Maccrawlay History, Family Crest & Coats of Arms

The name Maccrawlay is of Anglo-Saxon origin and came from when the family lived in Crawley in the counties of Northumberland, Sussex and Bedfordshire. These place names derive from the Old English word "cra-we," meaning "crow," and "le-ah," meaning a " clearing in the woods." [1]

We shall attempt to now discuss their significance to the family. The Northumberland township "was anciently called Crawlawe, from Caer-law, a fortified hill. Crawley Tower, a Roman structure, stands on an eminence near an old and strong intrenchment, which is thought to be the Alauna Amnis of Richard of Cirencester, though some place this station at Alnwick, and others at Glanton. " [2]

The East Sussex parish so named, is in the union of East Grinstead, hundred of Buttinghill, rape of Lewes. "Crawley is a post-town, consisting of one wide street, in which stands a remarkably fine old elm-tree of immense girth: the houses on the west side of the village are in the parish of Ifield." [2]

Early Origins of the Maccrawlay family

The surname Maccrawlay was first found in various counties throughout ancient Britain. So as to proves that point, the Hundredorum Rolls of 1273 list: Alan de Craule, Oxfordshire; Hugh de Craule, Bedfordshire and Margaret de Craule, Oxfordshire. [3]

Early History of the Maccrawlay family

This web page shows only a small excerpt of our Maccrawlay research. Another 68 words (5 lines of text) covering the years 1130, 1518, 1588, 1584, 1649, 1584, 1598, 1623, 1626 and 1632 are included under the topic Early Maccrawlay History in all our PDF Extended History products and printed products wherever possible.

Maccrawlay Spelling Variations

It is only in the last few hundred years that the English language has been standardized. For that reason, early Anglo-Saxon surnames like Maccrawlay are characterized by many spelling variations. As the English language changed and incorporated elements of other European languages, even literate people changed the spelling of their names. Scribes and monks in the Middle Ages spelled names they sounded, so it is common to find several variations that refer to a single person. The variations of the name Maccrawlay include: Crawley, Crawly, Craley, Crally and others.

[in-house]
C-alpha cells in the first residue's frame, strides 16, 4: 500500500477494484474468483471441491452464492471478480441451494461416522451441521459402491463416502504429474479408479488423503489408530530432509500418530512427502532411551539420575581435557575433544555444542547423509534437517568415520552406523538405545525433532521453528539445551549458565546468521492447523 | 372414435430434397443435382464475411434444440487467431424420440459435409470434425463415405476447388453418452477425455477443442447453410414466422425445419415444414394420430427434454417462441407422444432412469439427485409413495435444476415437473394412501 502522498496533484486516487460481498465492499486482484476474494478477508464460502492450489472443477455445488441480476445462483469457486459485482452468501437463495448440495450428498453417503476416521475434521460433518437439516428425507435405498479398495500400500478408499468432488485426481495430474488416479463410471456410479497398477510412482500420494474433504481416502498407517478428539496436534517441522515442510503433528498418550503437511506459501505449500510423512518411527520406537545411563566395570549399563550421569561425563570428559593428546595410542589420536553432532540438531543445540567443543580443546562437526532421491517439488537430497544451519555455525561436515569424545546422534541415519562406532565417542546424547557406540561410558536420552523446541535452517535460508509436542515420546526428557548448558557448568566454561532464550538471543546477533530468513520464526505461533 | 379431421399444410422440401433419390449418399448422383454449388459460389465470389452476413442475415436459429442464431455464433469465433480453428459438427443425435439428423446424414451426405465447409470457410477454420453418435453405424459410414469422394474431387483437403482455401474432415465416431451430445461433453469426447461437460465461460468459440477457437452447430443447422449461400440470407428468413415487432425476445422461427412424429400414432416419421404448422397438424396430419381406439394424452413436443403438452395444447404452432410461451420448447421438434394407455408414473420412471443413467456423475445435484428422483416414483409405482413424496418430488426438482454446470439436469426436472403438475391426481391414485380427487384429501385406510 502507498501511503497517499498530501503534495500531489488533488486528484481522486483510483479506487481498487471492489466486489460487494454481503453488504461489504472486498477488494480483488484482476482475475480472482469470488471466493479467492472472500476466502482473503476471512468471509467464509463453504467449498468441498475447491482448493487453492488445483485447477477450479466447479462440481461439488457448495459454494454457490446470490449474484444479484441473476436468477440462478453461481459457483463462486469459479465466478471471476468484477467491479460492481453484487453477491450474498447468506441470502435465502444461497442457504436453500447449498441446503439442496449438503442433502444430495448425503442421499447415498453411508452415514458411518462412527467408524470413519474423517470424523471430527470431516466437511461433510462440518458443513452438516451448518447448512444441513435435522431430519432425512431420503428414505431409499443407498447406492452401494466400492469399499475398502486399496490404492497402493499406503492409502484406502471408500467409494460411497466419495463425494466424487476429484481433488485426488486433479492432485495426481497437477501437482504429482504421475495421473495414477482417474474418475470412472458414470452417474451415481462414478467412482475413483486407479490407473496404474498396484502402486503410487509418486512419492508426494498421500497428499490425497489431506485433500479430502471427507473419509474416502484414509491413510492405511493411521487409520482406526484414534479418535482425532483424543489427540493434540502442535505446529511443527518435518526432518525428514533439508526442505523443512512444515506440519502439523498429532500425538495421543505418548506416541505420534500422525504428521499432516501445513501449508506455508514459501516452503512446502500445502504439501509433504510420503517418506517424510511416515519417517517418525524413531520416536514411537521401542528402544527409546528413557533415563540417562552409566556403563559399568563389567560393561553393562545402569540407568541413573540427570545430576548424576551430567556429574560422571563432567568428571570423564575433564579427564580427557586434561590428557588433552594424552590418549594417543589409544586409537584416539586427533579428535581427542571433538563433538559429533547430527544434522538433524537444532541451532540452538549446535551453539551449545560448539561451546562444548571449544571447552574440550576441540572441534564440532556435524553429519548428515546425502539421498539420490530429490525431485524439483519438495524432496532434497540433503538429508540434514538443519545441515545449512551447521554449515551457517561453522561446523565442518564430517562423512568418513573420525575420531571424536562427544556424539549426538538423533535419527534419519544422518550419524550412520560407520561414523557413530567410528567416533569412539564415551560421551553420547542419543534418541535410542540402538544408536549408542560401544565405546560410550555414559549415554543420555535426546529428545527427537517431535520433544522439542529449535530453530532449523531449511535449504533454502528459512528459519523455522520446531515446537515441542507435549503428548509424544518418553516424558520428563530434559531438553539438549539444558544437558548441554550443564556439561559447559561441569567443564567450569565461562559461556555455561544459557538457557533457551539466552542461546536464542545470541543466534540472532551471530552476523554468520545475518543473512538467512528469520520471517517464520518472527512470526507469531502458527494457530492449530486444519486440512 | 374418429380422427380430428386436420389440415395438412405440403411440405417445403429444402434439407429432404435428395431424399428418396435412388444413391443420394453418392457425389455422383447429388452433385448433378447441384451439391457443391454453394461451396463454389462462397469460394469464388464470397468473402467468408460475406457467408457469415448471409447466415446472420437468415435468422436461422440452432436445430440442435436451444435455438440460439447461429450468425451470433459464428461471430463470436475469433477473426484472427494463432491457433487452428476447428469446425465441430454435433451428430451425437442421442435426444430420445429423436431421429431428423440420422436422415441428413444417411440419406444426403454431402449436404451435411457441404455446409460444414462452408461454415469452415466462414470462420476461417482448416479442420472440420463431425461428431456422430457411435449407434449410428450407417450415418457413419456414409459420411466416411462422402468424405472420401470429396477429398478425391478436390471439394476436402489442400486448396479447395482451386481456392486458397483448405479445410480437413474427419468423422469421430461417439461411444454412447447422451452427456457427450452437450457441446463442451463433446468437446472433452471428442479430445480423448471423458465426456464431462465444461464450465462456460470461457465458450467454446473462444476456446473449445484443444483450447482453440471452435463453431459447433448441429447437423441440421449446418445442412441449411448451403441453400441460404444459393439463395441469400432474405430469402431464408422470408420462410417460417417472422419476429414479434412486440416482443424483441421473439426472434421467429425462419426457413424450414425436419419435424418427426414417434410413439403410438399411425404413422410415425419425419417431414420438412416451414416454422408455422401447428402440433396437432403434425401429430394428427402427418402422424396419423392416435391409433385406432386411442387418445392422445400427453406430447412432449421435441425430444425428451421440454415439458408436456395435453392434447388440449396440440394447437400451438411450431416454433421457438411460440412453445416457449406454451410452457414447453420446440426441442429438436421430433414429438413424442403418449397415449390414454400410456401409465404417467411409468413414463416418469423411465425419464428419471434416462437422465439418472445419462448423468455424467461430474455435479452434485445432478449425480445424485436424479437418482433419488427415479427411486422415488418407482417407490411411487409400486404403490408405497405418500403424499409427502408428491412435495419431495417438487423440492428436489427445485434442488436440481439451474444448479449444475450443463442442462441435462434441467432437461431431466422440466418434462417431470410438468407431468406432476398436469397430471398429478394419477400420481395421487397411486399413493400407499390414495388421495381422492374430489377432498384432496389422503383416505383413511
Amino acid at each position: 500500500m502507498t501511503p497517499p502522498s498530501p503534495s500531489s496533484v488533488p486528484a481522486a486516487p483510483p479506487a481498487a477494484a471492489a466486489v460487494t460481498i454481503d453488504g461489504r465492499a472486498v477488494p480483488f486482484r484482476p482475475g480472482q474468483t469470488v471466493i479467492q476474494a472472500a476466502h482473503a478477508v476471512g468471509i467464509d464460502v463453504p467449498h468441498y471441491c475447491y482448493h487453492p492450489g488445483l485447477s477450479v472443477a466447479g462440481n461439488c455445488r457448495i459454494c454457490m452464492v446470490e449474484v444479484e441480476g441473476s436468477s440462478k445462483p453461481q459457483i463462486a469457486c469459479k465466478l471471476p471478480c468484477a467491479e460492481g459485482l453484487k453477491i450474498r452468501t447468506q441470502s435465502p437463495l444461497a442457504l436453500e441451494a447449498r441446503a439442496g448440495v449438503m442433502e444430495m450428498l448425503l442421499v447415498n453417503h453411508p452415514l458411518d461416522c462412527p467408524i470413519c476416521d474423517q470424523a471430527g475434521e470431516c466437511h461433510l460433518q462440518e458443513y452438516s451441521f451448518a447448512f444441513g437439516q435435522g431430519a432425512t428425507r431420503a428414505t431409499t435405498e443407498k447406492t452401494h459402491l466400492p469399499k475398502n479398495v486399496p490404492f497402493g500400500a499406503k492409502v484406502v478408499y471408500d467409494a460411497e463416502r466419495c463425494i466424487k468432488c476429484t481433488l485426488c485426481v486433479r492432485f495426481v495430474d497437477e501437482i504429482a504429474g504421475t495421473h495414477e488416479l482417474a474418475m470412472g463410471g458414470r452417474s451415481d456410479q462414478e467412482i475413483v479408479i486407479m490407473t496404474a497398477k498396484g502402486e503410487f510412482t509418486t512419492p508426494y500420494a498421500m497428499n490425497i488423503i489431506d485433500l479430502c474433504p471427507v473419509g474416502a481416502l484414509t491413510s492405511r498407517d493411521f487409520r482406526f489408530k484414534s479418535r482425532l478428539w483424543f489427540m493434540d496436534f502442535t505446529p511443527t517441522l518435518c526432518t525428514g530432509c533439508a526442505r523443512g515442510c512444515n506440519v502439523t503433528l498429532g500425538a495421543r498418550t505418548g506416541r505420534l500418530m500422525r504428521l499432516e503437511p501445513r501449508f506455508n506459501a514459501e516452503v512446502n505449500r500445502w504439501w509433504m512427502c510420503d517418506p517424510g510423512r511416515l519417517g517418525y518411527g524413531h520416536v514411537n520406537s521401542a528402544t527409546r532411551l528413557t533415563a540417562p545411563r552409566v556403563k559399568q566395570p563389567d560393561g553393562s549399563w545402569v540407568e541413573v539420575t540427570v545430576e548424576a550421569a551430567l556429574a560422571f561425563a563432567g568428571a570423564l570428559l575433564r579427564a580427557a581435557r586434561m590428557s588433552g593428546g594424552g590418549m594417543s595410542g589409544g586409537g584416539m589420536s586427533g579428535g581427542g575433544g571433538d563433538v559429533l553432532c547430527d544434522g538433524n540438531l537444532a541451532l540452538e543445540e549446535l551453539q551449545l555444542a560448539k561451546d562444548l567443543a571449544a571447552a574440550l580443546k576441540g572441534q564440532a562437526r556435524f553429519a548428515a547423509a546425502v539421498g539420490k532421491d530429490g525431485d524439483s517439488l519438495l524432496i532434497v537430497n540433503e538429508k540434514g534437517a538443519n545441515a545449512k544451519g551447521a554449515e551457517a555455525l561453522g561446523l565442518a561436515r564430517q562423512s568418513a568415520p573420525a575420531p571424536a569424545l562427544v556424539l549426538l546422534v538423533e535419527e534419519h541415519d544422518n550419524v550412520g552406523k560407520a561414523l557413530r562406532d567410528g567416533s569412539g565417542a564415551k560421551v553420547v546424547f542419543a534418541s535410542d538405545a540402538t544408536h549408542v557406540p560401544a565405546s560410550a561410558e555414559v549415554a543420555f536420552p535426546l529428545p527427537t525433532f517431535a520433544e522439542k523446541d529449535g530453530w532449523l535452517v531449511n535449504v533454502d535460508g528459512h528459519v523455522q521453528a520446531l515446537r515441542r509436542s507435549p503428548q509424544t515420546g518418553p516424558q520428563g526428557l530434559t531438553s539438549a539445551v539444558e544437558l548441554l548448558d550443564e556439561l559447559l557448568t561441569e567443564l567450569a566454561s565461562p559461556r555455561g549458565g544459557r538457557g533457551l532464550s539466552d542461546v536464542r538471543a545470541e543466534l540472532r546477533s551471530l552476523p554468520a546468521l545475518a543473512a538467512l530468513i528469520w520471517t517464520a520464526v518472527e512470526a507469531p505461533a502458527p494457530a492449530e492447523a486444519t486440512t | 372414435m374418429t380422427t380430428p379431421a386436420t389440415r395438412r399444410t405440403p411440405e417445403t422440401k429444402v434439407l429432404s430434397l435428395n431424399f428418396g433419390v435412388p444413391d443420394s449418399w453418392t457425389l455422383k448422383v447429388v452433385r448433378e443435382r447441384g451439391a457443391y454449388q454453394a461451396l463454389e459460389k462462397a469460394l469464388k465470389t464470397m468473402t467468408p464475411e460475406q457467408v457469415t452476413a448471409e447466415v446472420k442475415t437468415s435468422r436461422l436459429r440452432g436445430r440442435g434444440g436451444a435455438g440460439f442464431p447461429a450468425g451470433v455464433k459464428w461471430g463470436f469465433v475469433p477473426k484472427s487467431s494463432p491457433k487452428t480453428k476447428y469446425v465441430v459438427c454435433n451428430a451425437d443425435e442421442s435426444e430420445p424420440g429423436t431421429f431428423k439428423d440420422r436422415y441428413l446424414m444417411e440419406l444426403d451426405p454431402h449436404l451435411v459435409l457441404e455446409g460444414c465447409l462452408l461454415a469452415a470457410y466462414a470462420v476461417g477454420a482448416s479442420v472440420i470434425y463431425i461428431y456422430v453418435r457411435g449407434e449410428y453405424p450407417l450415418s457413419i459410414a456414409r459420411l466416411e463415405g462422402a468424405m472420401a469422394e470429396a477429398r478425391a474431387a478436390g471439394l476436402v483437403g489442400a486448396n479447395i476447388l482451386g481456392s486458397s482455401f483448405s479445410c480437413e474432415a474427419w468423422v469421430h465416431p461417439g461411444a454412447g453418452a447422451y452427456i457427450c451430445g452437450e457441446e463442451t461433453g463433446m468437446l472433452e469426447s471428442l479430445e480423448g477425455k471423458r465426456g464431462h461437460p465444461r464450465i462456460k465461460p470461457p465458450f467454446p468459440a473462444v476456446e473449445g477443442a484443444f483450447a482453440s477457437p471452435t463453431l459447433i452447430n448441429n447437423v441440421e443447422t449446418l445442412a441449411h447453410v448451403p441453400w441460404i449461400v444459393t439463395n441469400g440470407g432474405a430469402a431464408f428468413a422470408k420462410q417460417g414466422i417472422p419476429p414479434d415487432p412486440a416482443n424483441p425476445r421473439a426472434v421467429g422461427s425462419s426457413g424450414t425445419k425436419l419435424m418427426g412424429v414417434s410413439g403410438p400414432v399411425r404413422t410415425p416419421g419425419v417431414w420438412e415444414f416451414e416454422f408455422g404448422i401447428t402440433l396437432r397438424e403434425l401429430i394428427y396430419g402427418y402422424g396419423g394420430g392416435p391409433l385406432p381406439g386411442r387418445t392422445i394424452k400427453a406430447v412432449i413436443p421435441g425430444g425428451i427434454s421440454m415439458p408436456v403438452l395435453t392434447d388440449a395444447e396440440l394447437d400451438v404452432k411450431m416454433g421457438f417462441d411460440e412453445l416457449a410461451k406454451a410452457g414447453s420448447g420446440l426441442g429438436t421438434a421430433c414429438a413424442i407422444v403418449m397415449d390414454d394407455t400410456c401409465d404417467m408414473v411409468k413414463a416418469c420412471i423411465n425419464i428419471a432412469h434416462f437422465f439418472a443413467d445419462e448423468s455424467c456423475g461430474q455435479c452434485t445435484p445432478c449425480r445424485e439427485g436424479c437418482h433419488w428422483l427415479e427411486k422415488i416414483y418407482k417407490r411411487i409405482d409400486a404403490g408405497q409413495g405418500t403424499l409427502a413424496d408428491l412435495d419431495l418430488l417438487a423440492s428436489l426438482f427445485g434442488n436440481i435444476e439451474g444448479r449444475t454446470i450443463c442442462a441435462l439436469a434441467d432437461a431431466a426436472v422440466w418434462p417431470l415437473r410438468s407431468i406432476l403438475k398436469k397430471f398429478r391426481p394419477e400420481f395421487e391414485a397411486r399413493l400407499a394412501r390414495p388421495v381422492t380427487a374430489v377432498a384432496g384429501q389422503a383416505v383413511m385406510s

Early Notables of the Maccrawlay family (pre 1700)

Notables of the family at this time include Robert Crole, Croleus, Crowley (1518?-1588), English author, printer, and divine, born in Gloucestershire. [4] Sir Francis Crawley (1584-1649), was an English judge, born at Luton, Bedfordshire, on 6 April 1584. "There is no trace of him at the universities, however. He studied law first at Staple Inn and then at Gray's Inn, to which he was admitted...
Another 64 words (5 lines of text) are included under the topic Early Maccrawlay Notables in all our PDF Extended History products and printed products wherever possible.

Migration of the Maccrawlay family

Many English families tired of political and religious strife left Britain for the new colonies in North America. Although the trip itself offered no relief - conditions on the ships were extremely cramped, and many travelers arrived diseased, starving, and destitute - these immigrants believed the opportunities that awaited them were worth the risks. Once in the colonies, many of the families did indeed prosper and, in turn, made significant contributions to the culture and economies of the growing colonies. An inquiry into the early roots of North American families has revealed a number of immigrants bearing the name Maccrawlay or a variant listed above: John Crally, who arrived in Maryland in 1664; Ann Crawley, who came to Pennsylvania in 1682; Charles Crawley, who settled in Virginia in 1700; John Crawley who settled in Maryland in 1729.



  1. ^ Smith, Eldson Coles, New Dictionary of American Family Names New York: Harper & Row, 1956. Print
  2. ^ Lewis, Samuel, A Topographical Dictionary of England. Institute of Historical Research, 1848, Print.
  3. ^ Bardsley, C.W, A Dictionary of English and Welsh Surnames: With Special American Instances. Wiltshire: Heraldry Today, 1901. Print. (ISBN 0-900455-44-6)
  4. ^ Smith, George (ed), Dictionary of National Biography. London: Smith, Elder & Co., 1885-1900. Print


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